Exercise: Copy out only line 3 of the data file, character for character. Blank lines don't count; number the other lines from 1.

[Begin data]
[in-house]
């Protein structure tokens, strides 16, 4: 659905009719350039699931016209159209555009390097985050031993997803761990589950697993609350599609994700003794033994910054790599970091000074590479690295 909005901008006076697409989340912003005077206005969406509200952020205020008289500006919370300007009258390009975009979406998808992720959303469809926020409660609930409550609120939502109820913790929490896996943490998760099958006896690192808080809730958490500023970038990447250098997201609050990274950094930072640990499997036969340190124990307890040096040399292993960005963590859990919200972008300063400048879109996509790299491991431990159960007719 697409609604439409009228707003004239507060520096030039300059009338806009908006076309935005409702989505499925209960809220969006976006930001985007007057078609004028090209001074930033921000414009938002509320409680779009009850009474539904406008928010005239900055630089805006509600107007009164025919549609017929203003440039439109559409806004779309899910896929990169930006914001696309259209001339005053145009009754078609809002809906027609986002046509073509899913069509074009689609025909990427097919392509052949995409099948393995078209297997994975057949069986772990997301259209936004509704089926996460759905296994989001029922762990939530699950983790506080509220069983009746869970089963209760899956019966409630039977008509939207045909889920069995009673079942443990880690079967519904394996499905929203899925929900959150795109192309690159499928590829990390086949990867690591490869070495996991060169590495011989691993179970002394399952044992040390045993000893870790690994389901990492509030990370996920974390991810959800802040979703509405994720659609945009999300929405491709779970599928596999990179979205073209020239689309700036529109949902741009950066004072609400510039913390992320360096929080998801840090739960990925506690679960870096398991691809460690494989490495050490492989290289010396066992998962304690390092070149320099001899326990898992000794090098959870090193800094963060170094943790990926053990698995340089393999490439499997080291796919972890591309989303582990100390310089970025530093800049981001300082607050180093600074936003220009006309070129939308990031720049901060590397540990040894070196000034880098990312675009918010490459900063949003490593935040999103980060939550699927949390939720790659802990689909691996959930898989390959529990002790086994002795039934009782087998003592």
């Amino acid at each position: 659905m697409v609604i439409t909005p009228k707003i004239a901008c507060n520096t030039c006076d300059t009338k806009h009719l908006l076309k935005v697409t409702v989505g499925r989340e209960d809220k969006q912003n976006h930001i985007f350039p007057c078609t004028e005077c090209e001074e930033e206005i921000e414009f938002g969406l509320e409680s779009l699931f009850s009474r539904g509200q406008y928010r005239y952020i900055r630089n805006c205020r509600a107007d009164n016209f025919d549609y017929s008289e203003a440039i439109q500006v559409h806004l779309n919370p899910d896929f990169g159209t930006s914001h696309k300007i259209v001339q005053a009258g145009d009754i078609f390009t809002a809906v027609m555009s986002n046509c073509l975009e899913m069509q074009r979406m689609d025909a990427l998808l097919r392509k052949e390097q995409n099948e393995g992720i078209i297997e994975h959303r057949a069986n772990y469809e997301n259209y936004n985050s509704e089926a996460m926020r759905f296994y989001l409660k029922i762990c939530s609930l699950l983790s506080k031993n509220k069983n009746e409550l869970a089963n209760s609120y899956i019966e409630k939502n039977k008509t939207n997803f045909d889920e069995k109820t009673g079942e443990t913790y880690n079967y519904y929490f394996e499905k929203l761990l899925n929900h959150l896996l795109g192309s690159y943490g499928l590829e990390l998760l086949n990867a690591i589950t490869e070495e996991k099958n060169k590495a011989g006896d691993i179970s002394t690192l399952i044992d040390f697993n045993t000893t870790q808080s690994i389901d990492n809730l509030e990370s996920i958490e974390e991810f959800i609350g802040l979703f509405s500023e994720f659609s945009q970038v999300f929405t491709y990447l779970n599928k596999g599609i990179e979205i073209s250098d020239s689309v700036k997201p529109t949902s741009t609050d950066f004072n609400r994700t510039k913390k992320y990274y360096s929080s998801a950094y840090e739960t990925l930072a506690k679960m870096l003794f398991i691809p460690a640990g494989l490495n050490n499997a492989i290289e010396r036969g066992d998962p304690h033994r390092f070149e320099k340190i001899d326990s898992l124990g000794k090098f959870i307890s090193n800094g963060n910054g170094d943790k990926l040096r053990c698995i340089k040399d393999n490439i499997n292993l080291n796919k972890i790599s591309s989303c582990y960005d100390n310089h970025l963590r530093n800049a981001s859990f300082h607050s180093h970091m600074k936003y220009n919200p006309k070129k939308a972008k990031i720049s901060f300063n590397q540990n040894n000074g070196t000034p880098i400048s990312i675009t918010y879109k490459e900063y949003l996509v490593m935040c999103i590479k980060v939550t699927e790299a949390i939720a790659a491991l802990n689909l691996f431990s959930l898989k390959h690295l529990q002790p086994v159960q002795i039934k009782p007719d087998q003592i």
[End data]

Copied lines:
């Amino acid at each position: 659905m697409v609604i439409t909005p009228k707003i004239a901008c507060n520096t030039c006076d300059t009338k806009h009719l908006l076309k935005v697409t409702v989505g499925r989340e209960d809220k969006q912003n976006h930001i985007f350039p007057c078609t004028e005077c090209e001074e930033e206005i921000e414009f938002g969406l509320e409680s779009l699931f009850s009474r539904g509200q406008y928010r005239y952020i900055r630089n805006c205020r509600a107007d009164n016209f025919d549609y017929s008289e203003a440039i439109q500006v559409h806004l779309n919370p899910d896929f990169g159209t930006s914001h696309k300007i259209v001339q005053a009258g145009d009754i078609f390009t809002a809906v027609m555009s986002n046509c073509l975009e899913m069509q074009r979406m689609d025909a990427l998808l097919r392509k052949e390097q995409n099948e393995g992720i078209i297997e994975h959303r057949a069986n772990y469809e997301n259209y936004n985050s509704e089926a996460m926020r759905f296994y989001l409660k029922i762990c939530s609930l699950l983790s506080k031993n509220k069983n009746e409550l869970a089963n209760s609120y899956i019966e409630k939502n039977k008509t939207n997803f045909d889920e069995k109820t009673g079942e443990t913790y880690n079967y519904y929490f394996e499905k929203l761990l899925n929900h959150l896996l795109g192309s690159y943490g499928l590829e990390l998760l086949n990867a690591i589950t490869e070495e996991k099958n060169k590495a011989g006896d691993i179970s002394t690192l399952i044992d040390f697993n045993t000893t870790q808080s690994i389901d990492n809730l509030e990370s996920i958490e974390e991810f959800i609350g802040l979703f509405s500023e994720f659609s945009q970038v999300f929405t491709y990447l779970n599928k596999g599609i990179e979205i073209s250098d020239s689309v700036k997201p529109t949902s741009t609050d950066f004072n609400r994700t510039k913390k992320y990274y360096s929080s998801a950094y840090e739960t990925l930072a506690k679960m870096l003794f398991i691809p460690a640990g494989l490495n050490n499997a492989i290289e010396r036969g066992d998962p304690h033994r390092f070149e320099k340190i001899d326990s898992l124990g000794k090098f959870i307890s090193n800094g963060n910054g170094d943790k990926l040096r053990c698995i340089k040399d393999n490439i499997n292993l080291n796919k972890i790599s591309s989303c582990y960005d100390n310089h970025l963590r530093n800049a981001s859990f300082h607050s180093h970091m600074k936003y220009n919200p006309k070129k939308a972008k990031i720049s901060f300063n590397q540990n040894n000074g070196t000034p880098i400048s990312i675009t918010y879109k490459e900063y949003l996509v490593m935040c999103i590479k980060v939550t699927e790299a949390i939720a790659a491991l802990n689909l691996f431990s959930l898989k390959h690295l529990q002790p086994v159960q002795i039934k009782p007719d087998q003592i």